The international community has almost zero visibility into how the coronavirus pandemic is affecting North Korea. But there is one certainty: North Korea cannot weather a severe outbreak on its own. The pandemic may create opportunities for humanitarian cooperation in the short to midterm, but it is very unlikely to inspire the kind of change in either Pyongyang or Washington that would lead to a breakthrough in negotiations over North Korea’s nuclear weapons program.
The current impasse in U.S. negotiations with North Korea is the result of completely incompatible demands from both countries and a total lack of trust that the other will not cheat on an agreement. North Korea wants sanctions relief. The United States wants comprehensive, unilateral surrender of North Korea’s nuclear program. Kim Jong Un has no guarantee that surrendering all or even part of his nuclear program would leave him in a better position than Saddam Hussein or Muammar Qaddafi, both of whom saw their regimes overthrown after they backed down from developing nuclear weapons. The United States has no evidence that North Korea would not simply accept sanctions relief and then conceal aspects of its nuclear program and appropriate revenue from eased sanctions to further fund the program.
The Kim regime’s current priority is to project an image of business as usual in North Korea. In March 2020, North Korea tested nine short-range missiles and continued to conduct military exercises, even as the United States and South Korea postponed their own exercises to reduce the risks of contagion. As the coronavirus pandemic strains public health systems, economies, and supply chains the world over, North Korea claims to have zero cases of the virus after it quarantined large portions of the country and sealed its borders. State news media credits the country’s highly organized response and the superiority of its free public healthcare for controlling the pandemic.
Numerous actions by North Korea already challenge the narrative of normalcy. In the next few months, a clearer picture of how the pandemic has affected North Korea may emerge. An uncontrolled outbreak in North Korea would quickly become a massive humanitarian crisis. Even in some major cities, medical facilities lack the most basic supplies necessary to combat the virus. An estimated 43 percent of the population is malnourished, and infectious diseases such as tuberculosis, malaria, and hepatitis B are endemic.
The Kim regime seems to understand the risks—acting quickly to close its borders on January 21 despite its economic dependency on foreign currency from tourists and trade and smuggling over its porous border with China. North Korea also has quietly reached out for international aid. Shipments of testing kits and medical supplies are slowly making their way to the China–North Korea border, though strict quarantine measures in both countries are making the distribution of aid even more cumbersome and less transparent than usual.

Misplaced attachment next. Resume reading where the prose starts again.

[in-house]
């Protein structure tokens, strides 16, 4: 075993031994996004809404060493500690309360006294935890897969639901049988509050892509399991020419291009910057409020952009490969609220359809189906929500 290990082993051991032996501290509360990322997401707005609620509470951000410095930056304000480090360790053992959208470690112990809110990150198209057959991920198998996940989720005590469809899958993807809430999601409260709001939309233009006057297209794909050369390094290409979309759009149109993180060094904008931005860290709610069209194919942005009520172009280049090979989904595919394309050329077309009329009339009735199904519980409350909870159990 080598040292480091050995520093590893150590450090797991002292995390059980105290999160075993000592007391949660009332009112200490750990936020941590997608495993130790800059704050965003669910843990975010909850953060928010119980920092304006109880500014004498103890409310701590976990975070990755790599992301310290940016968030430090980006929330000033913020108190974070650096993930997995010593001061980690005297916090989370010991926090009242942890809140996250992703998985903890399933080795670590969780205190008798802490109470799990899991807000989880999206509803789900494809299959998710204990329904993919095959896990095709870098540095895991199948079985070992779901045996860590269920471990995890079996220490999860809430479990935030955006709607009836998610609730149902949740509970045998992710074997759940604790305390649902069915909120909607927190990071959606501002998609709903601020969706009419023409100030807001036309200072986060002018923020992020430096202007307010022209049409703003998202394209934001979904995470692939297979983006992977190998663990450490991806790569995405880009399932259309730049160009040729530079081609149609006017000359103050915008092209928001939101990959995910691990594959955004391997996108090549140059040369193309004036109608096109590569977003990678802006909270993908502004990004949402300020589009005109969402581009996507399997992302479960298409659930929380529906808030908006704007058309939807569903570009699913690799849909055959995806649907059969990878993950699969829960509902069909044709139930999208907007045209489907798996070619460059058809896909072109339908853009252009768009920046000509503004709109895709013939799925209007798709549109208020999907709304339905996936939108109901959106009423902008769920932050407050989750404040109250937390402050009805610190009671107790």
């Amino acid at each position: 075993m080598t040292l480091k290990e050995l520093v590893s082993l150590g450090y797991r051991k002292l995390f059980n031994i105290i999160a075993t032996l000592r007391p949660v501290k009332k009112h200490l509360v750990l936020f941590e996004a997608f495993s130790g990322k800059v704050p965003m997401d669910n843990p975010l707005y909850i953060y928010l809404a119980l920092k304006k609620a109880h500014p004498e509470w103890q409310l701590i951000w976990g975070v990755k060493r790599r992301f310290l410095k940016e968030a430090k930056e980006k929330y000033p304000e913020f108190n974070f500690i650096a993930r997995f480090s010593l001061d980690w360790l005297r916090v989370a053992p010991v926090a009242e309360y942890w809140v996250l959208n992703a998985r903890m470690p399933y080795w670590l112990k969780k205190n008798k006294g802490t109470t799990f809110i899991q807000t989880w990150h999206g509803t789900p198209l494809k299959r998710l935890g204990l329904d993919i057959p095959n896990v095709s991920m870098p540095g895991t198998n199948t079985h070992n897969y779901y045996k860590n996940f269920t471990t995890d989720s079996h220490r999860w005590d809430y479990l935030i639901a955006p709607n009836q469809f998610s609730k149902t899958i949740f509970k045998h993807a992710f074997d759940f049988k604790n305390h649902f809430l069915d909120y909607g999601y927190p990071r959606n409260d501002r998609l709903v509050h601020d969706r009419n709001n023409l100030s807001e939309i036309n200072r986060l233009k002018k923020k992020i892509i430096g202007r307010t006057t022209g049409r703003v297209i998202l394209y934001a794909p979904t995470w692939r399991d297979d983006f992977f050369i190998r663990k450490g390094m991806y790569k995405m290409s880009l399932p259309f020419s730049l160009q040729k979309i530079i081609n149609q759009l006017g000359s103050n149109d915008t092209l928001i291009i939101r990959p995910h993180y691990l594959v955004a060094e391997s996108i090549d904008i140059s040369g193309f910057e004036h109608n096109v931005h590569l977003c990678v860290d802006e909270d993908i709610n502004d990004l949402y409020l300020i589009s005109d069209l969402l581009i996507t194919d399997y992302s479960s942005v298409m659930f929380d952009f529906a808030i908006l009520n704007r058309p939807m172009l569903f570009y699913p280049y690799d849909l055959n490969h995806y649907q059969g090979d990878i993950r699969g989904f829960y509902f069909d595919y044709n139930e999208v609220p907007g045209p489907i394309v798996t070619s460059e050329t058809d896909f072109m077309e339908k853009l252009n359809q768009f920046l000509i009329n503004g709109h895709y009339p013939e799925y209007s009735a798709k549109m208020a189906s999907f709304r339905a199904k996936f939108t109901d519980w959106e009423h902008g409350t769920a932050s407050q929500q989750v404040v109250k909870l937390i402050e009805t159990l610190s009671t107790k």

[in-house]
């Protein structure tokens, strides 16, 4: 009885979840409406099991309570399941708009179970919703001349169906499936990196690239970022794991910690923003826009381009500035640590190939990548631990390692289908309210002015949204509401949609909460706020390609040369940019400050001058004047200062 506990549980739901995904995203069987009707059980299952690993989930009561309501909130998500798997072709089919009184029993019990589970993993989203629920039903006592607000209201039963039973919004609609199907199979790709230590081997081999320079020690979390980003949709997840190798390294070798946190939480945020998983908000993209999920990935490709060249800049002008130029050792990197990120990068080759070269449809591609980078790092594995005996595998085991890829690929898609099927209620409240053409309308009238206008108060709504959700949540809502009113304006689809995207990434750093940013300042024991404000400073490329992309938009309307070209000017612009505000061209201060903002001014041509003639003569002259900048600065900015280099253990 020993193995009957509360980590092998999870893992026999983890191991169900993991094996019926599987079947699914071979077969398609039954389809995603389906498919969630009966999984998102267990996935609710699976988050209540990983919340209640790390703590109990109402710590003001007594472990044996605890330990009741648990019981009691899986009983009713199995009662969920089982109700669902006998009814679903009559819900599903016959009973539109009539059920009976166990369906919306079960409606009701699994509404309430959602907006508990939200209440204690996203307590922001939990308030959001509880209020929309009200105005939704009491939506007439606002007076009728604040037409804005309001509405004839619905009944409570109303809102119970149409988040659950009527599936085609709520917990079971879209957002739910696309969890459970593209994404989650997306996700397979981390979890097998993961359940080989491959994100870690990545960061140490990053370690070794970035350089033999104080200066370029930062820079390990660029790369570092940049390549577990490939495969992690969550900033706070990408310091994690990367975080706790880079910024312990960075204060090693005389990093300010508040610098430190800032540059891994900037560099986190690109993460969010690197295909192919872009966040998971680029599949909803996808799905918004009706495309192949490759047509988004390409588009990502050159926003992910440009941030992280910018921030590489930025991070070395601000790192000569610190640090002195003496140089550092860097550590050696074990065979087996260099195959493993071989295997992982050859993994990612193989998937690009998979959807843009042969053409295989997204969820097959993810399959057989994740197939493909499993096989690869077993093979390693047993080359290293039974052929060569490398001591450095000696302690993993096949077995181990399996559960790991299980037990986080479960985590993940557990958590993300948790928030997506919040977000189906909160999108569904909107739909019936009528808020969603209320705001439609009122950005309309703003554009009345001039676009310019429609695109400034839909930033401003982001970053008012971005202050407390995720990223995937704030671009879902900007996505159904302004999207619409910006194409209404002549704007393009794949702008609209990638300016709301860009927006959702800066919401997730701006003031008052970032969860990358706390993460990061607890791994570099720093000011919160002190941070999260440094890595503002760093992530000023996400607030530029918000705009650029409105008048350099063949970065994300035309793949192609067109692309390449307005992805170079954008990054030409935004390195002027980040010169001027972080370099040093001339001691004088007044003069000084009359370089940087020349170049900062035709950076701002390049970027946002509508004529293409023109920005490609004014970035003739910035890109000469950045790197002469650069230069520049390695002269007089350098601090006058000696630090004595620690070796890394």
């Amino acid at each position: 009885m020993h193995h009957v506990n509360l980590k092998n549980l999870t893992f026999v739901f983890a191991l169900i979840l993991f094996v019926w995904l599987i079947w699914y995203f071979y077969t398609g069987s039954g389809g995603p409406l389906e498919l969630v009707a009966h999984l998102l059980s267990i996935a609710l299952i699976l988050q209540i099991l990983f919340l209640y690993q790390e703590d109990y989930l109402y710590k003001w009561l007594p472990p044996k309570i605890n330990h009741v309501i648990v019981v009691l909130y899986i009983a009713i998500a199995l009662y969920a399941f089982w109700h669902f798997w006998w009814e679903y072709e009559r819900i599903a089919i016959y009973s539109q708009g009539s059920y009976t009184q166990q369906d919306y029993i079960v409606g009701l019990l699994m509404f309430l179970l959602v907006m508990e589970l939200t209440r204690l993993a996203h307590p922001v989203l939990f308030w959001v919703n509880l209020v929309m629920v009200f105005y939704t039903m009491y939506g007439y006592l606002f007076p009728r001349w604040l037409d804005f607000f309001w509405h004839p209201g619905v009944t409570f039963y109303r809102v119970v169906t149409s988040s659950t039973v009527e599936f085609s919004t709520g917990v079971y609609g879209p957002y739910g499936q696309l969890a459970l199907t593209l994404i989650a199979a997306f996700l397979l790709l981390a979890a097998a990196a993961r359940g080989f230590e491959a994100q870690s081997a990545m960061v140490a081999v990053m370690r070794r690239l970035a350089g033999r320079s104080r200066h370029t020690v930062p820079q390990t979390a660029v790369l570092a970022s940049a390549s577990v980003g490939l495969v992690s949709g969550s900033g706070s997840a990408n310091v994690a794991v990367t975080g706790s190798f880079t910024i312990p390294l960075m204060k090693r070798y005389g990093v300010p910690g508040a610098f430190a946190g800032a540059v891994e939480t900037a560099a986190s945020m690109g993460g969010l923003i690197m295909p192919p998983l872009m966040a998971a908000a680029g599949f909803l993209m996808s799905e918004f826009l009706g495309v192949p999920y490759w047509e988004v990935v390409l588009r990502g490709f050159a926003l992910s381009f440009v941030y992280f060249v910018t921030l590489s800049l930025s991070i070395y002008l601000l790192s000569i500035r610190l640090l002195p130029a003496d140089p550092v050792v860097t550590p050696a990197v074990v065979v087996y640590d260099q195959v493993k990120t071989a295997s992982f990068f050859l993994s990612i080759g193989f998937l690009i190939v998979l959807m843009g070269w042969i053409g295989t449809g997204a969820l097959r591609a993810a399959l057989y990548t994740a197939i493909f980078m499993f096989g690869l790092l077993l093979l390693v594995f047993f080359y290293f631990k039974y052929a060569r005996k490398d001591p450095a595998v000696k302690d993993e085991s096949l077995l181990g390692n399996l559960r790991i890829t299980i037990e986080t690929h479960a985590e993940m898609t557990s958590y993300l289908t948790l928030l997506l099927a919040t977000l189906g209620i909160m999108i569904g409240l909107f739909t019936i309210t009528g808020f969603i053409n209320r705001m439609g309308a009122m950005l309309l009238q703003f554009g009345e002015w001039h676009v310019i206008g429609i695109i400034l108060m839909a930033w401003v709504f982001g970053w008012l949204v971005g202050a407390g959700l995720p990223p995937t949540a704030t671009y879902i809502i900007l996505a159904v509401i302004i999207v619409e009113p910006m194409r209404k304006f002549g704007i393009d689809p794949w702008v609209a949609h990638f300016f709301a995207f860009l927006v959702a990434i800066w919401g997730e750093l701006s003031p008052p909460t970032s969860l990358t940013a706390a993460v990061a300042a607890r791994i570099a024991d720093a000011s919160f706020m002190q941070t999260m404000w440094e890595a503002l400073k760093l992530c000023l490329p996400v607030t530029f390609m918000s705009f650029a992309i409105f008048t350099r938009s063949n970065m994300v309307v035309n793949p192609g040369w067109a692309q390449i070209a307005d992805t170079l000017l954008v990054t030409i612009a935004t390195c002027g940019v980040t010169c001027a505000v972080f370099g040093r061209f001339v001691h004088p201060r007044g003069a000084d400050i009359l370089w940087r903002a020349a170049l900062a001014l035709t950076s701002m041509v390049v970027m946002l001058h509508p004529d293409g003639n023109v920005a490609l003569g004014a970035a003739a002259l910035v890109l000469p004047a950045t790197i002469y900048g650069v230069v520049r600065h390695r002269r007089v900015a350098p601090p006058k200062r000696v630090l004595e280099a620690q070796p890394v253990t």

Each of North Korea’s foreign interlocutors may use the crisis to seek some advantage in prospective talks. For South Korean President Moon Jae-in, humanitarian aid efforts are an important aspect of engagement that can build trust and encourage Pyongyang to return to negotiations. Some inter-Korean agreements have attempted to increase the speed of negotiations by outpacing the level of cooperation supported by Washington, and Moon may use the coronavirus crisis to build cooperation with North Korea around the denuclearization issue out of lockstep with the United States. China, too, may see an opportunity to meet North Korean requirements for both medical supplies and economic support in order to tighten links with the Kim regime and wrest more control over negotiations. The United States also appears to be looking to reinvigorate the personal correspondence and relationship between President Donald Trump and Kim. On March 22, Kim Yo Jong, Kim Jong Un’s sister and close aide, announced that Trump had sent a personal letter to her brother offering to cooperate to combat the pandemic.
But that faint attempt at cooperation has little chance of improving long-term relations with North Korea. Even with the looming potential for a massive humanitarian crisis, Kim did not accept Trump’s offer. Instead, Kim Yo Jong’s statement made clear that “excellent” relations between the two leaders do not equate to a positive relationship between the two countries. Unless the virus begins to take a significant toll on the country, North Korea likely will accept U.S. assistance only if it is related to sanctions relief. Washington might be willing to tweak sanctions to whitelist certain goods needed to help contain the virus without forcing aid organizations to seek an exemption, but such technical adjustments are not the sanctions relief that Pyongyang insists on, and the United States does not appear willing to offer broader sanctions relief without denuclearization.
The coronavirus may change daily life in North Korea dramatically and for the worse, and create some short-term opportunities for humanitarian cooperation. It may reshuffle relationships between Washington, Beijing, and Seoul with regard to negotiations with Pyongyang, but there is little chance of it unfreezing the deadlock. Even in the midst of a pandemic, both Trump and Kim will continue to demand much more than the other is willing to contemplate and in return for much less than the other sees as minimally necessary.